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  Apollo 10: Pad 39B and Firing Room 3

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Author Topic:   Apollo 10: Pad 39B and Firing Room 3
Ben Watson

Posts: 24
From: Jackson, MS USA
Registered: Dec 2002

posted 05-18-2004 06:06 PM     Click Here to See the Profile for Ben Watson   Click Here to Email Ben Watson     Edit/Delete Message   Reply w/Quote
If I remember correctly, Apollo 10 was the only Saturn V to be launched from Pad 39B. Does anyone know the reason for this?

I assume it was because the schedule was so tight between Apollo 9, 10, and 11 that 39A couldn't be ready to go again that fast. Just speculation, though.


Posts: 386
From: Leicestershire, England
Registered: Oct 2003

posted 05-19-2004 01:21 PM     Click Here to See the Profile for dave   Click Here to Email dave     Edit/Delete Message   Reply w/Quote
Your thinking is correct Ben, it also went using Firing Room 3 I believe? Simply because of the time factor involved between flights... four manned Saturn V launches that year, never happened again of course, guess they were preparing 10 and 11 at the same time almost. I can remember those months as if they were yesterday - fantastic time!


Posts: 386
From: Leicestershire, England
Registered: Oct 2003

posted 05-25-2004 10:29 AM     Click Here to See the Profile for dave   Click Here to Email dave     Edit/Delete Message   Reply w/Quote
And there is a very nice article on just this subject (Pad 39B and Apollo 10) in the current issue of Kennedy Space Center's Spaceport News which dropped through my door this very morning!

Ken Havekotte

Posts: 2254
From: Merritt Island, Florida, Brevard
Registered: Mar 2001

posted 05-29-2004 05:00 PM     Click Here to See the Profile for Ken Havekotte   Click Here to Email Ken Havekotte     Edit/Delete Message   Reply w/Quote
Ben, correct, Apollo 10 marked the first and only Saturn V launch from Pad B of Launch Complex 39.

As a matter of fact, as Apollo 10 was moon-bound on May 20, 1969, the Saturn V launch vehicle for Apollo 11's first manned lunar landing mission (AS-506) was rolled out to Pad A for final launch pad preparations with only two months away before her lunar voyage.

At that time Pad B was still in the process of "closing out" from Apollo 10's AS-505 launch to the moon and wasn't even ready to receive Apollo 11's 506, therefore, another reason why another pad was needed to support the extremely busy 1969 Saturn V launch schedule, and why 506 was launched from Pad A.

Yes, a new firing room (#3) was used for Apollo 10 as noted earlier.

Another reason why NASA wanted a mission flown from "B" was to operate for the first "real use" time of the pad's water deluge system, used to cool the pad's flame deflector after the five F-1 rocket liftoff firings. Pad B was again used for all the manned Saturn 1B/Skylab crew missions in 1973 and the Apollo-Soyuz/ASTP launch in 1975.

The first Shuttle launch from "B" was the 25th STS-mission, 51-L/Challenger, that resulted in the loss of crew and vehicle. Pad B was again used for NASA's return to space flight, STS-26/Discovery, in 1988.


Posts: 2113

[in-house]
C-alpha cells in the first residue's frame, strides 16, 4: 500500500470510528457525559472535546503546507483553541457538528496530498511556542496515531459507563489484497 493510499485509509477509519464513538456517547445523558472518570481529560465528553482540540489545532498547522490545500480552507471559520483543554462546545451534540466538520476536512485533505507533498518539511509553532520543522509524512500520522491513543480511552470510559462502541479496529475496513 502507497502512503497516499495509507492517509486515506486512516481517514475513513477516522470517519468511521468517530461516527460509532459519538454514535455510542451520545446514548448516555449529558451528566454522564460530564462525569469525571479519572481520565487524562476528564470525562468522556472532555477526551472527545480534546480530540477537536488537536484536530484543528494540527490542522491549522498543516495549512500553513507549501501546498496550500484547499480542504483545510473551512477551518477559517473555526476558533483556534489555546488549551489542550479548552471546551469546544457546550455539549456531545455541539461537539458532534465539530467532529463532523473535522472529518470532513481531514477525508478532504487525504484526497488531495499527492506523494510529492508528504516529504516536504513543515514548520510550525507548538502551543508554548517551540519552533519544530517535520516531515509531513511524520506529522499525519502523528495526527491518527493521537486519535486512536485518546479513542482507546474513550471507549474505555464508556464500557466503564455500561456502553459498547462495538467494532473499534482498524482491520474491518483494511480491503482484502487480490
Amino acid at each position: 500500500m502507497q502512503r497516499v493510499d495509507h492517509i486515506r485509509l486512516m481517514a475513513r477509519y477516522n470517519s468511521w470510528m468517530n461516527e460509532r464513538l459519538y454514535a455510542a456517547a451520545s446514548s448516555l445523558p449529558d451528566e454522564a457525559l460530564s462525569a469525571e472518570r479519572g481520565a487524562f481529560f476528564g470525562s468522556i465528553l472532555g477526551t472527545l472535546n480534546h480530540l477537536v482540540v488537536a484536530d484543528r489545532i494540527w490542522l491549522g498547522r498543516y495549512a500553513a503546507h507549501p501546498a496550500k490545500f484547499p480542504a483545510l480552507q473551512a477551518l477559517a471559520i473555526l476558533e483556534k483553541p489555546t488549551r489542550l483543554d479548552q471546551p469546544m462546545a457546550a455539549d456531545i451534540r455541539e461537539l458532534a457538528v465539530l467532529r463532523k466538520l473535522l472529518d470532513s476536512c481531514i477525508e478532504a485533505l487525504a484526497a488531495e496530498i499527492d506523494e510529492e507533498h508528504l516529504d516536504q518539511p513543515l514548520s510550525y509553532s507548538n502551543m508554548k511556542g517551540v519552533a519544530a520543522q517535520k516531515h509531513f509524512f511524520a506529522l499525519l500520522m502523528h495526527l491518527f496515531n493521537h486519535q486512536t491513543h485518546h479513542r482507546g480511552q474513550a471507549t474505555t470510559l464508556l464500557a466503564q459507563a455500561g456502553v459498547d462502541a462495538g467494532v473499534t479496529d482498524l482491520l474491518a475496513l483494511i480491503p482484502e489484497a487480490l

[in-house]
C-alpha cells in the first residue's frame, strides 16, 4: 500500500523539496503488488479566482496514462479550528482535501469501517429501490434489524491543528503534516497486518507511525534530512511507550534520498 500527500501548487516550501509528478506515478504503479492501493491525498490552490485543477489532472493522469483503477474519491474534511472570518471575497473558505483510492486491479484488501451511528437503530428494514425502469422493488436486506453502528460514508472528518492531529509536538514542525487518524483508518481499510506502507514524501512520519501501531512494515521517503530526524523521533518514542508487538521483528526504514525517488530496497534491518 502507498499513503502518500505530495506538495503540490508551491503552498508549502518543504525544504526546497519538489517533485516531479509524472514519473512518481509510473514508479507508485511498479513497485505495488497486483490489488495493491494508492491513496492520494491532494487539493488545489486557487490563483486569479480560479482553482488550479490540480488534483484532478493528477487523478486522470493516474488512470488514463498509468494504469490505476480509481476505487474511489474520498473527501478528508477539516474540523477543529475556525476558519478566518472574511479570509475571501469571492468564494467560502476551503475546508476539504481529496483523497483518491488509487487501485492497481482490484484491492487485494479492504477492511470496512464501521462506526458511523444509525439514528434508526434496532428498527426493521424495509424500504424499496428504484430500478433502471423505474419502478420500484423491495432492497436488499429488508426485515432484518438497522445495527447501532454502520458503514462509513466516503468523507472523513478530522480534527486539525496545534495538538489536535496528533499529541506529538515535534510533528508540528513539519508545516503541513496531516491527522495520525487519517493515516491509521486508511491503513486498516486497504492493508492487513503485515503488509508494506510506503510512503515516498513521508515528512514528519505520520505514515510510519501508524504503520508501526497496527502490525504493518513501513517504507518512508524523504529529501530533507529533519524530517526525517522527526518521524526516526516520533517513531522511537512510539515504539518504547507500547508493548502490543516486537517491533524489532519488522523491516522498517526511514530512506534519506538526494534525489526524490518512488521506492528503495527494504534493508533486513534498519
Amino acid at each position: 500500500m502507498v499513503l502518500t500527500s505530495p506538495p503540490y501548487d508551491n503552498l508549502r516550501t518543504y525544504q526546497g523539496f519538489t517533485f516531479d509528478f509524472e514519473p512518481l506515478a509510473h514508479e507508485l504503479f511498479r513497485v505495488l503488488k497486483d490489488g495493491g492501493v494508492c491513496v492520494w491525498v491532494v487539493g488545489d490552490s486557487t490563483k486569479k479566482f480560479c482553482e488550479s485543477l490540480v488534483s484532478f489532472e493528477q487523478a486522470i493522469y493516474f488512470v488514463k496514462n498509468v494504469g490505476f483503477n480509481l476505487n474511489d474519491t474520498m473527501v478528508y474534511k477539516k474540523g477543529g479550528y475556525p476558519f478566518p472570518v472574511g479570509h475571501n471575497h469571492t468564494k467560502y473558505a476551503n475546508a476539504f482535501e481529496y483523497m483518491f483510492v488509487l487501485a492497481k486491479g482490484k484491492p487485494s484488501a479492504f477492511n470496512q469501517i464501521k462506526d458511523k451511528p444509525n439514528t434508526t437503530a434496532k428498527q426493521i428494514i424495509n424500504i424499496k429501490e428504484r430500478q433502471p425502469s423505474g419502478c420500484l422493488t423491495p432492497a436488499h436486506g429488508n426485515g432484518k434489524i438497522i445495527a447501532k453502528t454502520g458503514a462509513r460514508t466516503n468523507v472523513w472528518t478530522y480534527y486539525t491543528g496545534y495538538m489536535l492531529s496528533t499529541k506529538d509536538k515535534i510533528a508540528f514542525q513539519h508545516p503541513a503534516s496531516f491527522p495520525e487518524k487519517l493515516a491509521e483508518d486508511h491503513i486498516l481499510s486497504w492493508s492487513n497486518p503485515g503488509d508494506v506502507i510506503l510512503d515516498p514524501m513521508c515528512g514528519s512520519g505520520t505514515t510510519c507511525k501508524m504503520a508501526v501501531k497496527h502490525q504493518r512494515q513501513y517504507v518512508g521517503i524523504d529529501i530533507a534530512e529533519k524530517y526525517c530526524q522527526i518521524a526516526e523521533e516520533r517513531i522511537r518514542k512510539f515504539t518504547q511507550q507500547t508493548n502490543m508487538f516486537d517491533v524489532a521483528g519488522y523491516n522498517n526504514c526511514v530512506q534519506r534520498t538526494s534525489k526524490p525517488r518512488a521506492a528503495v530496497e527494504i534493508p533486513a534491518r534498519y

From: Staffs, UK
Registered: Aug 2002

posted 06-01-2004 02:42 PM     Click Here to See the Profile for spaceuk     Edit/Delete Message   Reply w/Quote
Pad 39B was a 'bit troublesome' for Apollo 10.

Rollout was on 11 March 1969.

But on 27 April during a flight readiness test, thousands of gallons of kerosene were accidentally leaked from the vehicle. Special dye and pressure tests then had to be undertaken make sure vehicle 'pressure tight'.

Then, on 14th May technicians had to be evacuated from the pad for several hours because of a local thunderstorm.

Then during final countdown on 17th May two other problems occurred but this time with the spacecraft. There was RCS helium leak that was traced and corrected and then the humidity content was too high in the Environmental Control System (ECS) but this too was found and corrected and did not require any 'holds'.

Fueling of the Saturn-V was 45 minutes behind schedule as well due to a blown fuse in the Ground Support Equipment (GSE).

[These are from my notes I made for my article on Apollo 10 that appeared in BIS Spaceflight way way back in 1969.]


Posts: 3754
From: Midwest, USA
Registered: Jul 2005

posted 10-14-2006 02:50 PM     Click Here to See the Profile for mjanovec   Click Here to Email mjanovec     Edit/Delete Message   Reply w/Quote
Revisiting this old discussion, is there a particular reason why Pad B was used so little during the Apollo program? After all, NASA built two pads for the program, but used one of them almost exclusively. Was Pad B more of a "backup" in the event of an accident at Pad A?


Posts: 667
From: Longview, Texas, USA
Registered: Apr 2000

posted 10-14-2006 04:00 PM     Click Here to See the Profile for dtemple   Click Here to Email dtemple     Edit/Delete Message   Reply w/Quote
As I recall, Pads 39A and B were designed at a time when NASA had plans of not only getting to the moon first but also lunar bases and space stations.

In fact, originally Pad 39C was in the planning. No one realized at the time, Apollo's six landings and Skylab would be all that would actually get funded. I am sure there was also the motivation of redundancy should an accident damage a launch pad.

All times are CT (US)

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